Her campaign slogan was “Labour isn’t working,” a slogan that U.S. Republican presidential candidate Mitt Romney borrowed for his own campaign in 2012, “Obama isn’t working.”
Two years before she took the reins as Conservative Party leader, Thatcher said on the BBC: “I don’t think there will be a woman prime minister in my lifetime.”
But after winning the May 3, 1979 election, Margaret Thatcher became prime minister the next day.
Her victory followed six weeks of public sector strikes known as the winter of discontent, which caused deep difficulties for the Labour government and eventually led to its fall.
Once in office Thatcher slashed the tax rates for the wealthiest Britons, increased the value-added tax (VAT), reduced government subsidies and began to sell off state-owned enterprises and public housing.
The number of unemployed quickly doubled.
“We shall not be diverted from our course,” she told the party conference in Brighton in 1980. She continued: “To those waiting with bated breath for that favourite media catchphrase the U-turn, I have only one thing to say: You turn if you want to. The lady’s not for turning.”
By March 1982, the Conservatives had fallen to third place in public opinion polls, with just a 22 per cent approval rating.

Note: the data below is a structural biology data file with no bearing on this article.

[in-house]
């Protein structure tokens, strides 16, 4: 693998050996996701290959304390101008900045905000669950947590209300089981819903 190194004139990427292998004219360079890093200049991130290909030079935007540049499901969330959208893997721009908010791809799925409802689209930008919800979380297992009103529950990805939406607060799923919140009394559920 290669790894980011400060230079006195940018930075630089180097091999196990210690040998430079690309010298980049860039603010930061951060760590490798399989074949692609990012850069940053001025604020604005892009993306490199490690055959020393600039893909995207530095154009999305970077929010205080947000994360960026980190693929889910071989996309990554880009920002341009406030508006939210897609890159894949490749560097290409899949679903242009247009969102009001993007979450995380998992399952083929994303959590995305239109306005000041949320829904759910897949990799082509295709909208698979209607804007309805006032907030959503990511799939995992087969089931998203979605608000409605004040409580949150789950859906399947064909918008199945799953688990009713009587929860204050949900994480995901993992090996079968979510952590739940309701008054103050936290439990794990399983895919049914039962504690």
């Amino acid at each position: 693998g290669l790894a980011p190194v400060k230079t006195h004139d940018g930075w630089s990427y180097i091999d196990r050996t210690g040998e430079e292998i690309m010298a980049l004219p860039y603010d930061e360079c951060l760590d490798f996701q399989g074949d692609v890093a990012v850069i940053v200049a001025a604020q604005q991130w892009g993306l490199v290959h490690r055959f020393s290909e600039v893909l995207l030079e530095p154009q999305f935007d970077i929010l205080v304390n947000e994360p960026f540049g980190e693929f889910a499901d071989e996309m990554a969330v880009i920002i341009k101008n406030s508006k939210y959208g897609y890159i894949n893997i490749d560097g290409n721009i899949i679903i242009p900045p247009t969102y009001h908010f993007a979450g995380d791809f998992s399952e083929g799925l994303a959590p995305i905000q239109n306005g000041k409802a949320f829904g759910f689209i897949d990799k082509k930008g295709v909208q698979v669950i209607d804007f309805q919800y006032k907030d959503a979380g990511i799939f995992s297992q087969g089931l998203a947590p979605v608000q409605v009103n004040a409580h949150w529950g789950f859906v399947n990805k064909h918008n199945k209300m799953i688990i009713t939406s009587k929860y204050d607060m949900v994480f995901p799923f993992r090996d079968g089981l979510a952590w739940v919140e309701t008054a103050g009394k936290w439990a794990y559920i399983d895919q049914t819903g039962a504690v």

A bold decision to go to war
The next month, there was a huge opportunity to turn that plummeting support around: Argentina’s military dictatorship seized the Falkland Islands, a British overseas territory in the South Atlantic Ocean, which Argentina also claimed.
If politics is the art of knowing what to do next, Thatcher showed she had the right stuff.
“I worried stiff. It was a decision which had to be taken, a very bold courageous decision,” she recalled in a 1983 interview with the CBC’s Barbara Frum.
A naval task force was quickly dispatched. After 10 weeks and the loss of 255 British lives, Argentina surrendered. “Great Britain is great again,” Thatcher shouted to a jubilant crowd outside her residence.
Thatcher called an early election in 1983 and won a larger majority, although with a popular vote lower than in 1979.
Thatcher continued to forge ahead with her policies, known as Thatcherism. She succeeded in curbing union power, especially with the defeat of mineworkers in 1984-85.
She took on the Irish Republican Army, but had little success in solving the crisis in Northern Ireland. In 1984 the Provisional IRA tried to kill her by placing a bomb in her hotel in Brighton. Five people were killed, Thatcher’s bathroom was destroyed, but she and her husband emerged unscathed.
In a 1986 profile of Thatcher in The New Yorker magazine, John Newhouse wrote: “Her policies are blamed for Britain’s having become a net importer of manufactured goods — for the first time since the days of Henry VIII.” Newhouse went on to note that, according to the IMF, the average Briton had become poorer than the average Italian.
Thatcher would stay the course. “This government has rolled back the frontiers of the state and will roll them back still further,” she triumphantly declared at the party conference in October 1986.
The unemployment rate was dropping at the time, although inflation was rising.
Close relations with Reagan, Gorbachev
Internationally, her close relationship with then U.S. president Ronald Reagan continued. “We share so many of the same goals, and a determination to achieve them,” she said at a joint appearance with Reagan in Washington in 1985.